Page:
Jul 12 – 23, 2021
Online
Europe/Berlin timezone

Detection of the third class of gamma-ray bursts: magnetar giant flares.

Jul 14, 2021, 6:00 PM
1h 30m
04

04

Talk GAD | Gamma Ray Direct Discussion

Speaker

Michela Negro (CRESST-GSFC)

Description

Around 11.4 million years ago a young, highly magnetized neutron star, a magnetar, in the Sculptor galaxy released an enormous amount of energy in the form of a giant flare. On April 15$^{\rm th}$ 2020 some of the emitted photons were detected by a number of gamma-ray telescopes around Earth and Mars. While the analysis of this event, GRB 200415A, was interesting in its own right, it resulted in broader implications for both magnetar and gamma-ray burst (GRB) science.
The resulting population study of magnetar giant flares (MGFs), led to the unambiguous identification of a distinct population of 4 local (<5 Mpc) short GRBs. While identified solely based on alignment to nearby star-forming galaxies, their rise time and isotropic energy release are independently inconsistent with the larger short GRB population at >99.9% confidence. These properties, the host galaxies, and non-detection in gravitational waves all point to an extragalactic MGF origin. The inferred volumetric rates for events above $4 \times 10^{44}$erg of $R = 3.8^{+4.0}_{-3.1} \times 10^5$Gpc$^{−3}$yr$^{−1}$ place MGFs as the dominant gamma-ray transient detected from extragalactic sources. As previously suggested, these rates imply that some magnetars produce multiple MGFs, providing a source of repeating GRBs. The rates and host galaxies favor common core-collapse supernova as key progenitors of magnetars.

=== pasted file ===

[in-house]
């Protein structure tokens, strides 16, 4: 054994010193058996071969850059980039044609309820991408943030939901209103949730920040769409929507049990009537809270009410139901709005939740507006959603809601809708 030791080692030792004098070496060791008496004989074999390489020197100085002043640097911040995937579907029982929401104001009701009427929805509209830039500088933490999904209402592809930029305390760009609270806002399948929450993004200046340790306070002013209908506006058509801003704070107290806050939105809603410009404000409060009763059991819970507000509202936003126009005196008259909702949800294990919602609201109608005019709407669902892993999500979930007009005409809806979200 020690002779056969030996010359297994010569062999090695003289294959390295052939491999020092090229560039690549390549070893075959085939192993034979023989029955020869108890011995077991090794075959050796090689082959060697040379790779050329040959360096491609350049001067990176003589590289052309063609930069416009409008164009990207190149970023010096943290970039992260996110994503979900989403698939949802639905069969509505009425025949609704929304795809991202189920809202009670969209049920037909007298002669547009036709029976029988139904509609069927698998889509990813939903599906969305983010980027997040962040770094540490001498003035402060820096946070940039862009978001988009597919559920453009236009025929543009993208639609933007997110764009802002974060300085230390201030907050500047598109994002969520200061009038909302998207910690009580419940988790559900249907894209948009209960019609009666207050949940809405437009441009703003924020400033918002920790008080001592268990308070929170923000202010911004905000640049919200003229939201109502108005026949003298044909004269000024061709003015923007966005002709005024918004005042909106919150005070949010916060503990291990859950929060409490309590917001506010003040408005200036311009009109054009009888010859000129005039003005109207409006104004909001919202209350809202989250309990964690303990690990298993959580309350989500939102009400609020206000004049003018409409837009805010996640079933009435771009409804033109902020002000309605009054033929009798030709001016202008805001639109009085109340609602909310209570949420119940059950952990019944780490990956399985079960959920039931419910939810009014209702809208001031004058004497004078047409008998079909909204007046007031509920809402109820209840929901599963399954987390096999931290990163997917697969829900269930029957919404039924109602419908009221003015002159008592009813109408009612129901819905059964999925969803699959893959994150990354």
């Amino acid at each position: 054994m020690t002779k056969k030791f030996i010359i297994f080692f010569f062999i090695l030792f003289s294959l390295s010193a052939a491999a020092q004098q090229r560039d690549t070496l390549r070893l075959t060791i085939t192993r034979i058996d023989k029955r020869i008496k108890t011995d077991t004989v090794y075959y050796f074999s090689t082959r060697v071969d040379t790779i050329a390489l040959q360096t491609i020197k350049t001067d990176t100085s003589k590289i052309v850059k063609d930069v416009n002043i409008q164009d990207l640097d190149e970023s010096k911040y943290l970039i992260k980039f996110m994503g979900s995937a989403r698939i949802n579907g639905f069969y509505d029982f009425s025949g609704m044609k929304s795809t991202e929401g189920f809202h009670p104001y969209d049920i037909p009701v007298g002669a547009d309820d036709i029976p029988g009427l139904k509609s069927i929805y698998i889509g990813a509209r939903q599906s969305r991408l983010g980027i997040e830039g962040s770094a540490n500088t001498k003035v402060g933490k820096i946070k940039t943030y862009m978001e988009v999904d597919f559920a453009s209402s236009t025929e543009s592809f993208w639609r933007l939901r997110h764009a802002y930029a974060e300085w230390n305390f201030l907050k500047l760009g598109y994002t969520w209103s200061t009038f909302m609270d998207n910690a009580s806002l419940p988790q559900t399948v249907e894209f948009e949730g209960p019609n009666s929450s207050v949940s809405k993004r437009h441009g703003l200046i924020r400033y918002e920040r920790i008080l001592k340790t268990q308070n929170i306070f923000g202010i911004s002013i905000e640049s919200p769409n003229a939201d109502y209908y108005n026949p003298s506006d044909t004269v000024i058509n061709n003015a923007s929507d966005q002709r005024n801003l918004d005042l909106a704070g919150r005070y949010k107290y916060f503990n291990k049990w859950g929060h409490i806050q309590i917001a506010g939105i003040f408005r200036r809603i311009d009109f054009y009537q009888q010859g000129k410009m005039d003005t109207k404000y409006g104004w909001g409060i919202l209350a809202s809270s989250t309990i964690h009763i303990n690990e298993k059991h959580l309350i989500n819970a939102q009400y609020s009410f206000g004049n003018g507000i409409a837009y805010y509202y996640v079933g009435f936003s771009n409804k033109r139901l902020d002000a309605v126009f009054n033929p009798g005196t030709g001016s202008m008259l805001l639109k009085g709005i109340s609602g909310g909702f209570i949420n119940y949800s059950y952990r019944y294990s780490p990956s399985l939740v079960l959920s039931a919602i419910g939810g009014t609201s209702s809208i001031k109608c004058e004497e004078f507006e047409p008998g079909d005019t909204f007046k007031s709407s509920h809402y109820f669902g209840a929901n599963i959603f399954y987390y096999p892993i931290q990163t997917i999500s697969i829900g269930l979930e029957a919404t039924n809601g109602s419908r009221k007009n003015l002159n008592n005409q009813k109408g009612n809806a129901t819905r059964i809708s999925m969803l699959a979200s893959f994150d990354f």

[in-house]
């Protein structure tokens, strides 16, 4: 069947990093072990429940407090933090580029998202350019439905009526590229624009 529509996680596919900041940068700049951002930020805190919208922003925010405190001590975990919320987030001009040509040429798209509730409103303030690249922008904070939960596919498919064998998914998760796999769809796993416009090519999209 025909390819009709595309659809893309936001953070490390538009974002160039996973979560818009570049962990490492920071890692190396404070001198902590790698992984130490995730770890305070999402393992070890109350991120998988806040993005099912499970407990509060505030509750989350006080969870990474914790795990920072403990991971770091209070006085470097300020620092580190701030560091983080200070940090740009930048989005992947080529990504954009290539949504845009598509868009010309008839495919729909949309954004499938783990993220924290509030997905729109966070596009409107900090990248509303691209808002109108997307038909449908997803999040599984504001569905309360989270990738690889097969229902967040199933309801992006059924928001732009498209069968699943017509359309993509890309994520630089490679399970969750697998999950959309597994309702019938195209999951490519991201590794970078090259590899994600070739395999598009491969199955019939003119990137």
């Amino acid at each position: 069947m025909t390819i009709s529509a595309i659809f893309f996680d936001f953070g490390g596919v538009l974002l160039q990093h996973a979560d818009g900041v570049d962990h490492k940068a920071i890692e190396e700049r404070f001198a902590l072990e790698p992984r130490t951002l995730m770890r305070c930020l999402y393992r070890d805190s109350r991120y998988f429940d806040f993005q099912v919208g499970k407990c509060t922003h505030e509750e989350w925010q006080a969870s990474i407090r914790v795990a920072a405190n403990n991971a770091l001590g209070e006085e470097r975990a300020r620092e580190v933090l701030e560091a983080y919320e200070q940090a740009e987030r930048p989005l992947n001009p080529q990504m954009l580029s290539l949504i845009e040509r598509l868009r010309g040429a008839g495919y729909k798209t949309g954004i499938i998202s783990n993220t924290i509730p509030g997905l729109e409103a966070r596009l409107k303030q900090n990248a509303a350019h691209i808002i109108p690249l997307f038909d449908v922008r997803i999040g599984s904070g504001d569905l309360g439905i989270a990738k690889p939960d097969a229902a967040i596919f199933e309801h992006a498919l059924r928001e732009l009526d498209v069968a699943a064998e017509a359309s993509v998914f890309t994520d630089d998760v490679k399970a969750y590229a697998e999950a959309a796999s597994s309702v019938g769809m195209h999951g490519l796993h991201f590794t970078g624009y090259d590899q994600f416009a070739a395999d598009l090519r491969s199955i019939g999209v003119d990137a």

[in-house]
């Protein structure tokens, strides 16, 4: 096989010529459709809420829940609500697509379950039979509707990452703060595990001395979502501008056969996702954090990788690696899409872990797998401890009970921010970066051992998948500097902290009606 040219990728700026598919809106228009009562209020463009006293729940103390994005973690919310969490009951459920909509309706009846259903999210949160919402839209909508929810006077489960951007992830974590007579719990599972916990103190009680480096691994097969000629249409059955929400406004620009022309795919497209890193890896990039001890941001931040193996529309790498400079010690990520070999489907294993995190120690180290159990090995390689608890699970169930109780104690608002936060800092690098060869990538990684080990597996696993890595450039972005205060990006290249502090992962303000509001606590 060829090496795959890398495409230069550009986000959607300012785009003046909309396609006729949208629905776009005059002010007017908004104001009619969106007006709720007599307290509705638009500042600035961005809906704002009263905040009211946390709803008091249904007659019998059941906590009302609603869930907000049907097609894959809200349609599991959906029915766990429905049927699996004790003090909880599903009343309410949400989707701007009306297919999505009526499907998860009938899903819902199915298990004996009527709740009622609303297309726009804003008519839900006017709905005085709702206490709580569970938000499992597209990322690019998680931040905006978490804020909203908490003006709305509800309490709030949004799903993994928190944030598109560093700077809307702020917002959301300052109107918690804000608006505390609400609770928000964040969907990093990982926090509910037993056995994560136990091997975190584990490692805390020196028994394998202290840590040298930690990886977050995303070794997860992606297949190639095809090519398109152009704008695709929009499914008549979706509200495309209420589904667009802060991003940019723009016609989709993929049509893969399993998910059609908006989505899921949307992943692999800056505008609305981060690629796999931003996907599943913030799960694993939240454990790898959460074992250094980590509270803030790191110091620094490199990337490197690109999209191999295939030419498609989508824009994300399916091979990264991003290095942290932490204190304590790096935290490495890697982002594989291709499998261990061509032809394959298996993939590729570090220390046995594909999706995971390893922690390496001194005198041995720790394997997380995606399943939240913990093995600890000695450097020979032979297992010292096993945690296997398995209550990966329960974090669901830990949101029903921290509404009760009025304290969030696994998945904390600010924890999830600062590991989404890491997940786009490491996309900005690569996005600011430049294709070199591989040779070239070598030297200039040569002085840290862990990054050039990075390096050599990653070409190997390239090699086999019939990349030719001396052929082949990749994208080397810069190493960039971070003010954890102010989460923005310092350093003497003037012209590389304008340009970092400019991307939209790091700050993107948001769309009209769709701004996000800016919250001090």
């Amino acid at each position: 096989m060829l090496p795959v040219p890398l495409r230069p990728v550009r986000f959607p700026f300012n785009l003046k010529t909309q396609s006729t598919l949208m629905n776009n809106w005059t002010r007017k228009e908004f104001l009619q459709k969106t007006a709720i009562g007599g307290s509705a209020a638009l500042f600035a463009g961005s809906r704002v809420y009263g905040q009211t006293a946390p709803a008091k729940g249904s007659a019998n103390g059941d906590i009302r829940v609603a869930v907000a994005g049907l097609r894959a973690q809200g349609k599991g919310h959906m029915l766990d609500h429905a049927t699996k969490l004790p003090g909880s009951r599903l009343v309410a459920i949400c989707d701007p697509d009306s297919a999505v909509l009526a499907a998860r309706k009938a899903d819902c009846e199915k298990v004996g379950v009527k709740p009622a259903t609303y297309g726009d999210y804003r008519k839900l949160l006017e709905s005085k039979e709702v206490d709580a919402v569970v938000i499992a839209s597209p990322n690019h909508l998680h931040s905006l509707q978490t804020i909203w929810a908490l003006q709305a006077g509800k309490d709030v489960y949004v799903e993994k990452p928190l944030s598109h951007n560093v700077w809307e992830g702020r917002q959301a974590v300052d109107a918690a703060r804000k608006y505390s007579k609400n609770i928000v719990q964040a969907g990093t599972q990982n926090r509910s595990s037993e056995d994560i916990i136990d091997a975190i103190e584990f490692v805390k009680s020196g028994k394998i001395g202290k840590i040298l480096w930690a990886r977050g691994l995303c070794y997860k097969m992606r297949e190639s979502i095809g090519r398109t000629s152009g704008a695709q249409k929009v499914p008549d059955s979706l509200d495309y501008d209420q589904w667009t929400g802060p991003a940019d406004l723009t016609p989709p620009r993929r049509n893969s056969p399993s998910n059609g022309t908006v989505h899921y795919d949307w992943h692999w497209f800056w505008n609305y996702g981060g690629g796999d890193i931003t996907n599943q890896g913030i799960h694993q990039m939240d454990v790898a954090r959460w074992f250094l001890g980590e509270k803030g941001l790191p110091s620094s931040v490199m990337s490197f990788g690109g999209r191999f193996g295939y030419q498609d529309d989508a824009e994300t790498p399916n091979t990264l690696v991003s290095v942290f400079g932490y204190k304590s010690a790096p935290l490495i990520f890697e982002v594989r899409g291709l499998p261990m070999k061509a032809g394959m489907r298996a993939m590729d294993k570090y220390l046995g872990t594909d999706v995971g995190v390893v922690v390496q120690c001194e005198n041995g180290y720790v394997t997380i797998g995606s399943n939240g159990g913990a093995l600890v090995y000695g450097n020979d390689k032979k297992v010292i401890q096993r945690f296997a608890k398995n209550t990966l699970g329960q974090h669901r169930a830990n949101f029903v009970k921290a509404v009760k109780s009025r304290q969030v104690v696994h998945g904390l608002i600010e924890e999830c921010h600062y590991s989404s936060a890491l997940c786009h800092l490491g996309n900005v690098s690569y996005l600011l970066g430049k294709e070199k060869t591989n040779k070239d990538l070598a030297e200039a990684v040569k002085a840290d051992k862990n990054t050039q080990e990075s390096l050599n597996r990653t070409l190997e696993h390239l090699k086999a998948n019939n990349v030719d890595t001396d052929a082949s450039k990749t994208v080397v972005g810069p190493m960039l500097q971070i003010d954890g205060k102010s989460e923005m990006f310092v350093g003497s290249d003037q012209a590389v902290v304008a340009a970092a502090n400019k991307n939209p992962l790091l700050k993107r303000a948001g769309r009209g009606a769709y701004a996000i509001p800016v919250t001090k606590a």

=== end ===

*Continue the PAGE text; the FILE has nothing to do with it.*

Keywords

GRB, magnetar; giant flares;

Subcategory Experimental Results

Primary authors

Michela Negro (CRESST-GSFC) Dr Burns Eric (Louisiana State University) Dr Svinkin Dimitry (Ioffe Physical-Technical Institute) Dr Hurley Kevin (Space Sciences Laboratory, University of California) Dr Zorawar Wadiasingh (NASA GSFC) Dr Younes Georges (Department of Physics, The George Washington University) Ms Hamburg Rachel (Department of Space Science, University of Alabama in Huntsville) Dr Cook David (IPAC/Caltech)

Presentation materials